With the COVID-19 pandemic still raging across the world, a bevy of top players have pulled out of the Tokyo Olympics. Former medalists Venus and Serena Williams, as well as Victoria Azarenka, are among the names that will not feature in the quadrennial event in Tokyo.
Despite the withdrawals, the women's singles draw has quite a few established names who will be eager to win a medal for their respective countries.
With the Olympics just a couple of days away, here's a look at the top five contenders for the women's singles gold.
#1 Ashleigh Barty (Australia)
A near-one-year hiatus from tennis due to the pandemic did little to diminish Ashleigh Barty's competitive spirit.
The Aussie returned to the tour stronger than ever and won the very first tournament she played -- the Yarra Valley Classic. She followed it up with a successful defense of her Miami crown.
The 25-year-old carried that momentum into the clay and grass seasons as well. She won the title at Stuttgart and finished runners-up at Madrid. Although an injury cut short her Roland Garros journey, Barty bounced back in style at Wimbledon, where she claimed her second Grand Slam crown.
The Aussie's resilience and composure have been the key factors behind her spectacular 2021 season in which she has posted a 35-6 win-loss record so far. With the kind of form she has shown this year, it will take a herculean effort to stop the top seed from clinching gold at the Olympics.
#2 Naomi Osaka (Japan)
Since winning her fourth Grand Slam title at the Australian Open, Naomi Osaka has made more headlines for her actions off the court than on it.
The Japanese recently withdrew from the French Open due to mental health issues and then pulled out of Wimbledon as well.
The Olympics will mark her return to action for the first time in nearly two months, and the Japanese will want her tennis to do all the talking.
If Osaka can fully focus on the job at hand, she definitely stands a chance of adding the prized Olympic gold to her illustrious resume.
#3 Aryna Sabalenka (Belarus)
Aryna Sabalenka's hard-hitting game has come alive in what has been a scintillating season for the Belarusian. Her fabulous 34-11 win-loss record - which includes a couple of titles and a first-ever Grand Slam semifinal - paints a picture of her dominance.
Sabalenka began her season by winning the title in Abu Dhabi, but it was her exploits on clay that made people sit up and take notice. She won her maiden claycourt title in Madrid and finished as the runner-up in Stuttgart.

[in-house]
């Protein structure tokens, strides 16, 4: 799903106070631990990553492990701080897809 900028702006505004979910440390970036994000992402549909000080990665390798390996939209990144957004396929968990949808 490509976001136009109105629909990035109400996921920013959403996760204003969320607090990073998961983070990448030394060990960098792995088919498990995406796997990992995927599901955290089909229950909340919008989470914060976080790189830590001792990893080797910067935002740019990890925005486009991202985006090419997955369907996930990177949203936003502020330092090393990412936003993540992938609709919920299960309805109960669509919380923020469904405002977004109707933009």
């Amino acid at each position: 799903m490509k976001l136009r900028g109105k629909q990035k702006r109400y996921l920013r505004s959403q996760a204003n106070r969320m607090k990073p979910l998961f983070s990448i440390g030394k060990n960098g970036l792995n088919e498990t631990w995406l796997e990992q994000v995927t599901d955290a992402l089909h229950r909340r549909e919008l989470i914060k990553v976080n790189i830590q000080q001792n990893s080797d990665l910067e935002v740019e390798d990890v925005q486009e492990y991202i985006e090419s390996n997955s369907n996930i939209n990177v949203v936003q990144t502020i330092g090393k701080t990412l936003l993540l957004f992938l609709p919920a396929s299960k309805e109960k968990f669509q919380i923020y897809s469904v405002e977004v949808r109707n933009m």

She suffered an early exit at Roland Garros, but bounced back brilliantly at Wimbledon, where she made the semifinals for the first time in her career.
The World No. 3's struggles at Grand Slams were an open secret and the fact that she was able to conquer her demons on the biggest stage in tennis would have filled her with confidence ahead of the Olympics.
#4 Iga Swiatek (Poland)
Many players struggle to deal with the weight of expectations after winning their maiden Major, but Iga Swiatek isn't one of them. The Pole has backed up her 2020 French Open win with solid performances this season, rising to a career-high No. 8 in the world rankings.
Swiatek clinched titles in Adelaide and Rome as she continued to make rapid strides on the women's tour. The 20-year-old also reached the fourth round of the Wimbledon Championships in just her second main-draw appearance at the grasscourt Major.
Swiatek's love for the big stage will hold her in good stead as she looks to deliver Poland its first tennis gold at the Olympics.
#5 Barbora Krejcikova (Czech Republic)
Barbora Krejcikova is part of a star-studded Czech team that also features two-time Wimbledon champion Petra Kvitova and 2021 Wimbledon runner-up Karolina Pliskova. All three women will fancy their chances of finishing on the podium, but there's no doubt that Krejcikova has the best shot.
Deemed to be a doubles expert until the end of last year, the 25-year-old has proven she is no slouch on the singles court and is currently in the middle of a breakthrough season. The Czech first gave a glimpse of her talent during her runner-up finish in Dubai in March.
But it was during the claycourt season that Krejcikova truly shot into the spotlight. Her maiden WTA title at Strasbourg was followed by a dream run to the title at the French Open.
Krejcikova refused to stop there. After a fourth-round appearance at the Wimbledon Championships, the Czech secured her first hardcourt title in Prague last week.
Krejcikova has already had a phenomenal season and the Olympic gold medal will be the icing on the cake.